ROI for Communities

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By: Idris Mootee

One big
challenge marketers face all the time is the ROI of developing online
communities or social networks. The question is what’s in it for them as a
brand/company and this is always a little tricky. The second question is how
close/distant this community needs to be from the company site.

Should that
resides outside or should it be branded separately? It seems that 25%-35% or so
of major online businesses in the process of or has already implemented an
online community (1.0 or 2.0) or social network while the other 65%-75% are
wondering where to begin. The primary considerations are:

1/ the business objectives and purpose of the community –
without a goal, you cannot measure success. It also needs to be time specific.
I will not go for more than 3 years.

2/ a
community require ownership and or should I
say co-ownership with your members. That needs to be clear up-front. You don’t
own them.

3/ we need
to determine upfront the nature of the communities and
take into the level of involvement that we desire to have (high involvement vs.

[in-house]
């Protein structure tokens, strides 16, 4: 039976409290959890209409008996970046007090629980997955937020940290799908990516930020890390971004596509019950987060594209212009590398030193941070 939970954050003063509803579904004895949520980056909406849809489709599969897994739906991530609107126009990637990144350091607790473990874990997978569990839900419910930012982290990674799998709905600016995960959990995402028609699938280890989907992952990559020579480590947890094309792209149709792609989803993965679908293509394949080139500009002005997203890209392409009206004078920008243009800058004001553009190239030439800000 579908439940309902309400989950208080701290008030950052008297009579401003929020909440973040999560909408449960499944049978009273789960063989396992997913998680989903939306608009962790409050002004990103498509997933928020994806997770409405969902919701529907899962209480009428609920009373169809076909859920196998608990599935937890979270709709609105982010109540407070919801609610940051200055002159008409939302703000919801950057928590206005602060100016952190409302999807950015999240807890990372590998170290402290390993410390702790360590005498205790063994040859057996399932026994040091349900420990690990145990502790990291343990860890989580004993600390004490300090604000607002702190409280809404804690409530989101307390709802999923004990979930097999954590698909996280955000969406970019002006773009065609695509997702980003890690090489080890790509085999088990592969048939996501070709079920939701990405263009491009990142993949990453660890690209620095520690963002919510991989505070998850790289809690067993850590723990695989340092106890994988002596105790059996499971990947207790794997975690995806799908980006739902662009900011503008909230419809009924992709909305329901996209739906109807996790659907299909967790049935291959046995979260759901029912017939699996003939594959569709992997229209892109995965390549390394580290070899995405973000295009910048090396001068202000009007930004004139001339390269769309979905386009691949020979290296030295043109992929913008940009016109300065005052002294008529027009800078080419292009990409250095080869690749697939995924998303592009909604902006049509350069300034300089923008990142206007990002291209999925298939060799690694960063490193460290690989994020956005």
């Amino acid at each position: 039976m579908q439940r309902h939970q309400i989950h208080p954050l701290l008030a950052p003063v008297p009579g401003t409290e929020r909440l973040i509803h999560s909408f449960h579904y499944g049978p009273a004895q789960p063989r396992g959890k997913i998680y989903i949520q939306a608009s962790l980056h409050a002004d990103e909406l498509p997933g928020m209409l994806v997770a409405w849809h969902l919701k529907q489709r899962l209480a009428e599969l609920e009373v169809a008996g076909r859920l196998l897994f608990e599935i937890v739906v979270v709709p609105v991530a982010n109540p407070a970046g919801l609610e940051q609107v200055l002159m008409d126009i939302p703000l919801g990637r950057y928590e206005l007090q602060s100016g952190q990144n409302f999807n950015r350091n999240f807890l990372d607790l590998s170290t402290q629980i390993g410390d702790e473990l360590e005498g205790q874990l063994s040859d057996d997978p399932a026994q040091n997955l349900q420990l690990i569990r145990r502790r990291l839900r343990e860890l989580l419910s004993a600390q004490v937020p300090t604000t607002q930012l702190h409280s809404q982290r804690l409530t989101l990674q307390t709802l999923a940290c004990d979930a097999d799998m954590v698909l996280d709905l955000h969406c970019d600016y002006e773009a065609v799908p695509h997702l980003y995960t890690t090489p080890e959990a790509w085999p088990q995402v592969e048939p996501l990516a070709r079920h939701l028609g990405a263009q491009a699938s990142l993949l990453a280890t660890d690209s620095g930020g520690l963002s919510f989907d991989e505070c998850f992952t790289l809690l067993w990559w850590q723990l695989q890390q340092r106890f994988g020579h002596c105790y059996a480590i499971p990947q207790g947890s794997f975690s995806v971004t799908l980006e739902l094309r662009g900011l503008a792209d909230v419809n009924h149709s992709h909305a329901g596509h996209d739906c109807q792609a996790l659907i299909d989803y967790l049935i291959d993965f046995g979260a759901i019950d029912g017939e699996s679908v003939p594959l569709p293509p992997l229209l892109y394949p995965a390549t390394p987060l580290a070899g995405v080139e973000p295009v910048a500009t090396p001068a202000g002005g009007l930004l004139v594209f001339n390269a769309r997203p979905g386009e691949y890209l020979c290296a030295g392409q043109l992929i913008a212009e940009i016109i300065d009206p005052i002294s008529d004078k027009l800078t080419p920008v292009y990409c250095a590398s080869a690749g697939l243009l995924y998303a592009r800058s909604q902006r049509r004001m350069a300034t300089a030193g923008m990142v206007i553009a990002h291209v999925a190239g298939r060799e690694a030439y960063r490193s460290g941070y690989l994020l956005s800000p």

low involvement product categories)

reciprocity is key – the community will succeed only if the marketer benefits
(ROI) and the audience benefits. This value
needs to be properly communicated and revisited every 12

5) Return on
Investment –  As marketers or publishers – you not only have to satisfy your
audience, you have to justify the investments (both
one time and operational cost). There’s no simple answer to this. In fact, I am
building a comprehensive model to calculate the ROI. The variables that drive
the return on investment vary based on your industry and may include reducing
support costs, decreased attrition rates which lead to higher revenue, improved
customer loyalty, customer, building buzz, product launches, competitive
differentiation, rapid product innovation, etc. In general they belong to one
of the three categories below:

– Customer
Service and Support

– Product
Development (ideas and collaboration)

– Brand or
Product or Category Marketing

starting on your ROI, this will give you some general ideas:

– Community
users remain customers 50% longer than non-community users. (AT&T)

– Community
users spend 54% more than non-community users (EBay)

– Cost per
interaction in customers support averages $12 via the contact center versus
$0.25 via self-service options. (Forrester)

– Community
users visit nine times more often than non-community users and have four times
as many page views as non-community users (McKinsey).

– 56%
percent of online community members log in once a day or more (Annenberg)

Original Post: playground/2007/06/roi for communi.html